- Updating the provisions relating to prudential requirements in the directions to reflect new HM Treasury legislation and FCA exit instruments published since March 29, 2019.
- Revoking certain directions in relation to payment services provided by EEA credit institutions in the financial services contracts regime, as these are no longer required due to legislative amendments made by the Government.
- Applying an additional standstill direction to allow EEA Central Banks and the European Central Bank to continue to rely on their status as exempt persons until December, 31 2020.
The Standstill means that firms and other regulated persons will generally be able to continue to comply with regulatory obligations, as they had effect before exit day until 31 December 2020, although in certain cases the FCA expects such persons to undertake reasonable steps to comply with changes by exit day. The Standstill does not apply to any amendments made by
- The Prospectus (Amendment etc.) (EU Exit) Regulations 2019 or the Prospectus RTS Regulation (EU) 2019/979 amended by the Technical Standards (Prospectus Regulation) (EU Exit) Instrument 2019 because these regulations provide for a transitional regime in respect of prospectuses that have been approved by a competent authority of an EEA state other than the UK and passported into the UK before exit day.
- The Exiting the European Union: Handbooks (Amendments) Instrument 2019 to the Listing Rules (LR) Sourcebook, the Exiting the European Union: Handbook (Amendments) Instrument 2019 to the Prospectus Regulation Rules (PRR) Sourcebook or the Exiting the European Union: Handbooks (Amendments) Instrument 2019 to the Disclosure Guidance and Transparency Rules (DTR) Sourcebook because these instruments make the necessary transitional provisions in relation to such amendments.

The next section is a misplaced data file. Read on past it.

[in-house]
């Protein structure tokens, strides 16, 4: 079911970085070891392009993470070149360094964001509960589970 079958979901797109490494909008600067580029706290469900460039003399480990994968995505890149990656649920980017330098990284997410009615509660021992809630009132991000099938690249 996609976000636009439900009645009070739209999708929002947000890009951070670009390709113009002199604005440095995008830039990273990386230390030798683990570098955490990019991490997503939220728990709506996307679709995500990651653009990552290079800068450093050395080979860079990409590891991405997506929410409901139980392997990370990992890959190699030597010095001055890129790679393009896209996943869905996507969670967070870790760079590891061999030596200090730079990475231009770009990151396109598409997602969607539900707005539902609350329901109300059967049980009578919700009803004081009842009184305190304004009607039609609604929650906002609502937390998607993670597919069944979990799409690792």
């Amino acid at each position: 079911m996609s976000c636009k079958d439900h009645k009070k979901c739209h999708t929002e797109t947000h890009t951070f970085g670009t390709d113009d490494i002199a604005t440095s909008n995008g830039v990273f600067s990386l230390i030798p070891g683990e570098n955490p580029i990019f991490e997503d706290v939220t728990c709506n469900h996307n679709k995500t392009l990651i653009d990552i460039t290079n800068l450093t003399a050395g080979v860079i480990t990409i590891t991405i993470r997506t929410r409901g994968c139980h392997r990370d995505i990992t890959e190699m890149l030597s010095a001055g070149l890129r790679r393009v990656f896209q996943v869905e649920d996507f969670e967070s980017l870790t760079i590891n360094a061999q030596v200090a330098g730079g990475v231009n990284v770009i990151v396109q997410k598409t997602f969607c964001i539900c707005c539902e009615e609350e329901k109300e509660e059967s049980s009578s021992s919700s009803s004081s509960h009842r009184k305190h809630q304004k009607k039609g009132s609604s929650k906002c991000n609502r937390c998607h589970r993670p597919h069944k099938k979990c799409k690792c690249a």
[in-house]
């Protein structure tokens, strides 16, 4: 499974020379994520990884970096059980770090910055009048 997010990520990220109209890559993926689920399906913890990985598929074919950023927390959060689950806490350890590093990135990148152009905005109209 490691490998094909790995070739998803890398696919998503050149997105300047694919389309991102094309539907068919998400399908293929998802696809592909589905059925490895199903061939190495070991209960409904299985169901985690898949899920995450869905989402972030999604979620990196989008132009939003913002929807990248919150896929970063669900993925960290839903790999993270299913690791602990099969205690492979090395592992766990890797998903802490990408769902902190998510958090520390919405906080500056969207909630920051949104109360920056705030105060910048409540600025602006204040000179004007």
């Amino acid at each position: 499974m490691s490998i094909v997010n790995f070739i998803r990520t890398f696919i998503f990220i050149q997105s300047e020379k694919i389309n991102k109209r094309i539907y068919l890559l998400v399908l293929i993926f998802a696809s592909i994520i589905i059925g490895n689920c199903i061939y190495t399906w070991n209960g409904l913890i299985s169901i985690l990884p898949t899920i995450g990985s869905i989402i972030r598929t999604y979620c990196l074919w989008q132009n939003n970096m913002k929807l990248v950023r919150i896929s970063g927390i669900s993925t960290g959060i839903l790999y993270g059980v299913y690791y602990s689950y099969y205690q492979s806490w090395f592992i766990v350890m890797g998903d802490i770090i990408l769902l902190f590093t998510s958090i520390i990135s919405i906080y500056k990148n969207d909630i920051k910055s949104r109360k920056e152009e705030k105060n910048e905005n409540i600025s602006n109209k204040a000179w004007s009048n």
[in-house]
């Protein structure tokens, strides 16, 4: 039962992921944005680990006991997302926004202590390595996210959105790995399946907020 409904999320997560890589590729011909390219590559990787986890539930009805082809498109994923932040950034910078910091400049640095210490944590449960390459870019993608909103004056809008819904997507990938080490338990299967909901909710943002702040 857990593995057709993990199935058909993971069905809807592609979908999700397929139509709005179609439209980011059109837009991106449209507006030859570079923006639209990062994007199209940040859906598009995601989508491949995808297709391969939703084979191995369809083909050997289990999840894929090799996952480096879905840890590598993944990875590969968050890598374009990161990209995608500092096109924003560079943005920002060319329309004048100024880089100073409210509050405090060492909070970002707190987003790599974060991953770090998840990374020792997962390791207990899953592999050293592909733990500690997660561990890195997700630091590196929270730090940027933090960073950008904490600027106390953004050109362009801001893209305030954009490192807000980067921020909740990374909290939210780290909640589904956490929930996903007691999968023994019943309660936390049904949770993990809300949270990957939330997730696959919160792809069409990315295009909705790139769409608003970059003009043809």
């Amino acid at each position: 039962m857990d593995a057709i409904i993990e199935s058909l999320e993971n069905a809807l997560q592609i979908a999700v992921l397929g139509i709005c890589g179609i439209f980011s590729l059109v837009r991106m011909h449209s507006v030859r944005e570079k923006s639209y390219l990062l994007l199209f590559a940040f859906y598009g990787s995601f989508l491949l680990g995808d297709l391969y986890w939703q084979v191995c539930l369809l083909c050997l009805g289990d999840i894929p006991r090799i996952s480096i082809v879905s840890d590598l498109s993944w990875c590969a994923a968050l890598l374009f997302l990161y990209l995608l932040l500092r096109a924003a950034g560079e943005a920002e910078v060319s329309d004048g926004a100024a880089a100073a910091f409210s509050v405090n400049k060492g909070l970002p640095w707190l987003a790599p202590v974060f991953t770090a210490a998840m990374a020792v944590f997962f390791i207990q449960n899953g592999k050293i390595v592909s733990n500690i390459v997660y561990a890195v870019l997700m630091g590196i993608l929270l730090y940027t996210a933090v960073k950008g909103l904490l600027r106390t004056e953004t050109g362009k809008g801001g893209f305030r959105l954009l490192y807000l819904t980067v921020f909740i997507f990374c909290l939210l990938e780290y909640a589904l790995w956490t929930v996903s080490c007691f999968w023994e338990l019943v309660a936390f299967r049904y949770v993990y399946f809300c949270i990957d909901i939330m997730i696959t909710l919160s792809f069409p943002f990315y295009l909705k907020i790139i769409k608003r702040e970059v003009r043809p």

- The Market Abuse (Amendment) (EU Exit) Regulations 2018.
The FCA does not expect to make further changes to the draft Directions.
(FCA: draft Main FCA Transitional Directions, 26.09.19)
(FCA: draft Main FCA Transitional Directions Annex A, 26.09.19)
(FCA: draft Main FCA Transitional Directions Annex B, 26.09.19)
(FCA: Updated Main FCA Transitional Directions draft explanatory note, 26.09.19)
(FCA: Updates to the directions under the Temporary Transitional Power press release, 26.09.19)
FRC: Going Concern audit standard strengthened
On September 30, 2019 the Financial Reporting Council (FRC) issued a revised International Standard on Auditing (ISA) (UK) 570 - Going Concern (Going Concern Standard). The revised Going Concern Standard follows a consultation by the FRC, which was launched on March 4, 2019, in the light of recent FRC enforcement cases and corporate failures in which the auditor’s report failed to highlight concerns about the prospects of entities. Alongside the revised Going Concern Standard, the FRC published a feedback statement setting out the results of the consultation.
The revised Going Concern Standard follows concerns about the quality of audit in the UK and increases the work auditors are required to do when assessing whether an entity is a going concern. It means UK auditors will follow significantly stronger requirements than those required by current international standards.
The revised Going Concern Standard requires
- greater work on the part of the auditor to more robustly challenge management’s assessment of going concern, thoroughly test the adequacy of the supporting evidence, evaluate the risk of management bias, and make greater use of the viability statement
- improved transparency with a new reporting requirement for the auditor of public interest entities, listed and large private companies to provide a clear, positive conclusion on whether management’s assessment is appropriate, and to set out the work they have done in this respect.
- a stand back requirement to consider all of the evidence obtained, whether corroborative or contradictory, when the auditor draws their conclusions on going concern.